Old Fert Crossing Event Boundaries
Among Homo sapiens, stress and anxiety rise and emotional stability and confidence fall as one crosses an ‘event boundary’ — a significant, potentially life-altering occasion, such as a job change, divorce, injury, etc. Well, here before us today is Old Fert, the clueless dude that occupies that avocado bungalow down near the end of the block (the one with the ratty and stunted cherry tree in the side yard?). Seems that day by day, year upon year, Old Fert has done nothing so much as cross one trying event boundary after another.
Old Fert first gained residence upon this orb on March 16, 1948, during the worst flood ever seen in Brampton, Ontario, as his mother gave birth atop a makeshift gurney in a peanut warehouse on the outskirts of town, under the glow of kerosene lamps.
May 25th, 1950: Just 26 months old, wee Fert — with loaded diaper — squalls for hours as the entire family of nine is confined to their claustrophobic Ford ‘woodie’ station wagon in the gridlock of the grand opening of New York’s Brooklyn-Battery Tunnel. (Fert’s family had a knack for poor timing, particularly that of vacations.)
As a skinny six-year-old, Fert is excited, one might say ecstatic. He has been chosen as one of only 32 children to be on hand on the main floor of Dingle’s Jingle Town & Toy Emporium for the debut of the Scrabble board game on January 19, 1955. Unfortunately, in the mad scramble of tiny hands and legs flailing to acquire their souvenir sample of the game, a tower of unopened crates collapses on poor Fert, sending him to the ER for prompt medical attention.
It was December 2, 1956. Six years have passed since the tunnel-station wagon-diaper incident. The family warily decides to take only their second trip to the New York City area, hoping to see the city alight with Christmas decorations and a dusting of snow. They attend Brooklyn’s Paramount Theater that evening, just in time for Fert and his younger brother Bert to be injured (thankfully, not severely) by the explosion of a pipe bomb planted by Gotham’s Mad Bomber, George Meteskey.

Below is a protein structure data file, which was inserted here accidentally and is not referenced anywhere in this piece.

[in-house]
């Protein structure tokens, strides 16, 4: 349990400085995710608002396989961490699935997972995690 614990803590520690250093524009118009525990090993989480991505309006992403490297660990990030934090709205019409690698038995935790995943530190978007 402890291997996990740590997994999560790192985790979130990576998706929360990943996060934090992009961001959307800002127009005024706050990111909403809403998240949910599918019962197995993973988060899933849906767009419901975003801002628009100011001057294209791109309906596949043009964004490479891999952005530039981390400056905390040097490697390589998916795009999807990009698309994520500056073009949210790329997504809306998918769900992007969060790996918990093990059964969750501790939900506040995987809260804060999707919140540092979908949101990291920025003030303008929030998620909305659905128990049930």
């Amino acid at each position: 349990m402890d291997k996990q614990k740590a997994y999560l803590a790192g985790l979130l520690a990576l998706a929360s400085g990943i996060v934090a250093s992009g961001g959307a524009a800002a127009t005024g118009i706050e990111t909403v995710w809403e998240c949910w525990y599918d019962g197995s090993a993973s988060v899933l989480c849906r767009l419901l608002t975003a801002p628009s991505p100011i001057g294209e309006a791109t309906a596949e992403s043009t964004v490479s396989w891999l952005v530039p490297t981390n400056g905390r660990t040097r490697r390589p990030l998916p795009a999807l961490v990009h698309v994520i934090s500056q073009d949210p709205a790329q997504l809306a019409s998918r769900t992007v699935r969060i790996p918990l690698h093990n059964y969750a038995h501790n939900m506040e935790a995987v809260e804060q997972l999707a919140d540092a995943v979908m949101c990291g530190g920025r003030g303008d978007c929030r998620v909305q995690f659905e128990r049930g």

And so it continues for hapless Fert.
January, 1958: while watching a young Bobby Fischer win the U. S. Chess Championship, Fert almost chokes on a checker.
March, 1963: 15-year-old Fert buys a copy of Tales of Suspense #39 featuring the debut of Marvel Comics’ Iron Man. His older sister Gert promptly swaps it, along with the rest of Fert’s comic collection, for a newly pressed vinyl of The Beatles’ Please Please Me.
April, 1969: The 21-year-old student is arrested along with members of the Students for a Democratic Society (SDS) occupying Harvard University’s Administration Building, though in fact, he is simply delivering three large pepperoni and black olive pizzas, extra cheese, ordered by some of the instigators. His cool red bicycle with the Jimi Hendrix sticker on the front fender is never recovered.
May, 1979: A decade later, journeyman electrician Fert is called to the Florida State Prison in Starke, FL, to correct some troublesome short circuiting. The following day, his work contributes to the (relatively) seamless execution of convicted killer John Spenkelink.
Yup. Seems Old Fert has been destined to experience just about every trauma one can endure: lost puppy, dead goldfish, lunch money relinquished to Biff Belden repeatedly, chipped incisors, 17 days of consecutive third-grade detention, another dead goldfish, constipation, allowance sacrificed to replace neighbor’s window, Thanksgiving food poisoning, baseball card collection tossed as ‘junk’ by mother, broken collarbone, yet another dead goldfish, stood up for Junior Prom, drafted, Dear John letters (2), wallet stolen in Ensenada, backtalking children, passed over for promotion, diabetes diagnosis, swindled in charity scam, luggage lost on way to Buffalo, chronic psoriasis, divorce, failing eyesight, blown head gasket, and so it goes.
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